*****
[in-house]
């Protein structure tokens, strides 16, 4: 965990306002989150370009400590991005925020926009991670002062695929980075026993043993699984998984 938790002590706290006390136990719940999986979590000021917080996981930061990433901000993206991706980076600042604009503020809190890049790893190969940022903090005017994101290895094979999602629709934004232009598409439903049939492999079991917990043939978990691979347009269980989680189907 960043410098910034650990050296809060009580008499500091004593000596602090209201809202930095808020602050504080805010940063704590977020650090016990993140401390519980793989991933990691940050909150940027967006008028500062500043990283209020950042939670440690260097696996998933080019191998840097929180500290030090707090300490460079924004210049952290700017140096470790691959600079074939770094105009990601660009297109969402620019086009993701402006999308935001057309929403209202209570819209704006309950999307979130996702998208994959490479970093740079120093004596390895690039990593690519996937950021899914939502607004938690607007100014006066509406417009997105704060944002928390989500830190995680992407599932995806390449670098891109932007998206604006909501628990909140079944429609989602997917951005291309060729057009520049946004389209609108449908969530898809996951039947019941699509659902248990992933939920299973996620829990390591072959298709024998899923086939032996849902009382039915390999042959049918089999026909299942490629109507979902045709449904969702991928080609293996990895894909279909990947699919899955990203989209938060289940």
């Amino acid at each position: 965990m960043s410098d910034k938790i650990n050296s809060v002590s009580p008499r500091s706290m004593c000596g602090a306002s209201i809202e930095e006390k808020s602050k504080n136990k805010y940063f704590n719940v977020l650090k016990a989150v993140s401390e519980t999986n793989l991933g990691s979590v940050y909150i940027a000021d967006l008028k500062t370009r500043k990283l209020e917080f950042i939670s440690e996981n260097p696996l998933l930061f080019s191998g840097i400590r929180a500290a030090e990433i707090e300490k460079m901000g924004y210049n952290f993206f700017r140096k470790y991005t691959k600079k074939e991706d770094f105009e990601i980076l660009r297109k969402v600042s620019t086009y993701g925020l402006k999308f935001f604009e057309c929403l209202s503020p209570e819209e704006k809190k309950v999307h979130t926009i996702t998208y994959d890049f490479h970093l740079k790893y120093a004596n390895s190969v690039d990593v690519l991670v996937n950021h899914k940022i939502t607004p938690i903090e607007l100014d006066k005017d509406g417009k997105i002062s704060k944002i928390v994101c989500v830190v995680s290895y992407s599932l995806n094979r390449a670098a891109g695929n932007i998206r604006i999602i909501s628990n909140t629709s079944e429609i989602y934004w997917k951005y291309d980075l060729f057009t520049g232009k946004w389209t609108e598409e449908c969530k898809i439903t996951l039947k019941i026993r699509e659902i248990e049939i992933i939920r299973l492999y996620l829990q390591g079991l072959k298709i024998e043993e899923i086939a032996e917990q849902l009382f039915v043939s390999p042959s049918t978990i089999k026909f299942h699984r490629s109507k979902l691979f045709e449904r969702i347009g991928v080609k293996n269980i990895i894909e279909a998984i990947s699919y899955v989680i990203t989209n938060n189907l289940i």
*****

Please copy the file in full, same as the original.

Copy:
[in-house]
């Protein structure tokens, strides 16, 4: 965990306002989150370009400590991005925020926009991670002062695929980075026993043993699984998984 938790002590706290006390136990719940999986979590000021917080996981930061990433901000993206991706980076600042604009503020809190890049790893190969940022903090005017994101290895094979999602629709934004232009598409439903049939492999079991917990043939978990691979347009269980989680189907 960043410098910034650990050296809060009580008499500091004593000596602090209201809202930095808020602050504080805010940063704590977020650090016990993140401390519980793989991933990691940050909150940027967006008028500062500043990283209020950042939670440690260097696996998933080019191998840097929180500290030090707090300490460079924004210049952290700017140096470790691959600079074939770094105009990601660009297109969402620019086009993701402006999308935001057309929403209202209570819209704006309950999307979130996702998208994959490479970093740079120093004596390895690039990593690519996937950021899914939502607004938690607007100014006066509406417009997105704060944002928390989500830190995680992407599932995806390449670098891109932007998206604006909501628990909140079944429609989602997917951005291309060729057009520049946004389209609108449908969530898809996951039947019941699509659902248990992933939920299973996620829990390591072959298709024998899923086939032996849902009382039915390999042959049918089999026909299942490629109507979902045709449904969702991928080609293996990895894909279909990947699919899955990203989209938060289940």
């Amino acid at each position: 965990m960043s410098d910034k938790i650990n050296s809060v002590s009580p008499r500091s706290m004593c000596g602090a306002s209201i809202e930095e006390k808020s602050k504080n136990k805010y940063f704590n719940v977020l650090k016990a989150v993140s401390e519980t999986n793989l991933g990691s979590v940050y909150i940027a000021d967006l008028k500062t370009r500043k990283l209020e917080f950042i939670s440690e996981n260097p696996l998933l930061f080019s191998g840097i400590r929180a500290a030090e990433i707090e300490k460079m901000g924004y210049n952290f993206f700017r140096k470790y991005t691959k600079k074939e991706d770094f105009e990601i980076l660009r297109k969402v600042s620019t086009y993701g925020l402006k999308f935001f604009e057309c929403l209202s503020p209570e819209e704006k809190k309950v999307h979130t926009i996702t998208y994959d890049f490479h970093l740079k790893y120093a004596n390895s190969v690039d990593v690519l991670v996937n950021h899914k940022i939502t607004p938690i903090e607007l100014d006066k005017d509406g417009k997105i002062s704060k944002i928390v994101c989500v830190v995680s290895y992407s599932l995806n094979r390449a670098a891109g695929n932007i998206r604006i999602i909501s628990n909140t629709s079944e429609i989602y934004w997917k951005y291309d980075l060729f057009t520049g232009k946004w389209t609108e598409e449908c969530k898809i439903t996951l039947k019941i026993r699509e659902i248990e049939i992933i939920r299973l492999y996620l829990q390591g079991l072959k298709i024998e043993e899923i086939a032996e917990q849902l009382f039915v043939s390999p042959s049918t978990i089999k026909f299942h699984r490629s109507k979902l691979f045709e449904r969702i347009g991928v080609k293996n269980i990895i894909e279909a998984i990947s699919y899955v989680i990203t989209n938060n189907l289940i």